09-26-2007, 08:50 AM
Joined: Jun 2005
Location: Eastern Cape, South Africa
Yesterday was such a lovely day of excesses and decadence. Today will be the day we pay for those. And I'm not talking money here. I'm talking 'sweat of your brow' kind of shit. Today we tackle the 'landmine track' referred to before.
Less than a km and I get dumped on my face.
You deserved that you lazy bastard.
Pay attention. Today wer'e gonna ride.
We do a riverbed and an extreme river rock section within the first 5km which wakes us up nicely and gets the beer converted into sweat in no-time. Sorry, no pics, everybody was a bit shell shocked.
As we turn away from the river we quickly realise that the word "track" is a bit optimistic. (me)
It's rocks, rocks, rocks, rocks and some more rocks. The bikes are handling like crap. I referred before to the 30 litres of petrol each was carrying in addition to his full tank. Let me put that in perspective for you:
That's the fuel only.
The packing priorities was clear to everyone. First fuel. Then water. Then tools. Then the optional stuff such as bedding, mattress, tent, clothing and all the stuff one would normally pack.
The massive weight of the fuel and water makes your bike a stranger. I was riding a pogo stick front connected to a drunk hippopotamus at the rear. Not lekker at all.
And still it is rocks, rocks, rocks. First gear, second gear stuff. We take so many forced rest breaks I doubt we will ever make it to Foz do Cunene.
The 950 comes into it's own however. The weight of the bike allows it to track straight and ignore all but the ugliest rocks. (Nardus)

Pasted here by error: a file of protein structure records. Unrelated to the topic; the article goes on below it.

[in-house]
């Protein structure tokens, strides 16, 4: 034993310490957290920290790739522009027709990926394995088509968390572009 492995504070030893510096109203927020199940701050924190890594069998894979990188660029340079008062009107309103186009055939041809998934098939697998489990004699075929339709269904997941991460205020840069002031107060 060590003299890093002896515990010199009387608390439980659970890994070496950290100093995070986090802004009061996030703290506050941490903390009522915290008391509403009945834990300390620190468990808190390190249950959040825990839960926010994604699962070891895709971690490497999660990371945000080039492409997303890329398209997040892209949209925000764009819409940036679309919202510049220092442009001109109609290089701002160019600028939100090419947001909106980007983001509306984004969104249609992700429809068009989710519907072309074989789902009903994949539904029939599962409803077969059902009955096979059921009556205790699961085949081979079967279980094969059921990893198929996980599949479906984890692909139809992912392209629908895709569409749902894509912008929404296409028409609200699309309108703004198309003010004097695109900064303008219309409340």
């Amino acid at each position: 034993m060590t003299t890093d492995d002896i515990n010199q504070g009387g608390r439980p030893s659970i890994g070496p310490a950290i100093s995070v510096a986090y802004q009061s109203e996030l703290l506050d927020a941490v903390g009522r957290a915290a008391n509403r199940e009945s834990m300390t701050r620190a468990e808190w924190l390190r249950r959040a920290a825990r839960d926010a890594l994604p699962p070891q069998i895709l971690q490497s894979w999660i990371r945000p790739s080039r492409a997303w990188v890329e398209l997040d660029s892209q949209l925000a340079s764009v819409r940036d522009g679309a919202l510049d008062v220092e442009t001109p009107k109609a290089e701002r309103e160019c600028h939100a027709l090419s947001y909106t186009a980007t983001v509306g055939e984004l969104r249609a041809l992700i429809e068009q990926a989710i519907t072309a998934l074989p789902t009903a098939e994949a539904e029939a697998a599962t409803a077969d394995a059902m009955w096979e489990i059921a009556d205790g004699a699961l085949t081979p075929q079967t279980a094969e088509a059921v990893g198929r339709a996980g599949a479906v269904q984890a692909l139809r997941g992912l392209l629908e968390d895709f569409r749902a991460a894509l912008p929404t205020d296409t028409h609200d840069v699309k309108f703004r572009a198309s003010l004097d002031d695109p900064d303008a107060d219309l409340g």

Because the rocks determine your line, the thorn bushes are just plain having their way with you. My gloves gets ripped to shreds.
I'm pretty impressed with the new pants I'm trying out. No tearing even though the thorns are drawing blood.
And still more rocks. (Nardus)
Sometimes it just gets plain silly.
What is worse is that you cannot afford to go down. If you are going to try and save the bike you will break something. If you abandon the bike, it will get damaged.
We are not in a place where you can depend on help.
Best case scenario - someone rides out to get help. That's one day if all goes well.
To get to a place where an evacuation vehicle can be sourced, another day.
For a vehicle to get to where wer'e at, three days minimum.
To get back to the border, two days.
That's 6-7 days before you get to Ruacana and then you still need to get airlifted to the hospital of your choice in South Africa.
It's risky riding and it takes everything you have. All of your skill and all of your concentration.
And did I mention rocks? (Hennie)
Let's talk about Fred for a moment. This is him.
I have done many trips with Hennie, Nardus and Michnus. This is my first full trip with Fred. It will be Fred's first serious trip. His dual sport experience is limited to the 3000km he has put on his new Dakar. Ordinarily we would not take someone like that on a trip such as this.
But Fred is not ordinary. He is by far the fittest of the group. He's like a Sportsmans Illustrated poster boy. He ran the Comrades marathon (5 times). He rowed the Duzi Canoe Marathon. One week before this trip he completed a 230km day/night mountain bike race. This is what clinched it for me. If he is a mountain bike racer, how difficult can the transition to a motorcycle be?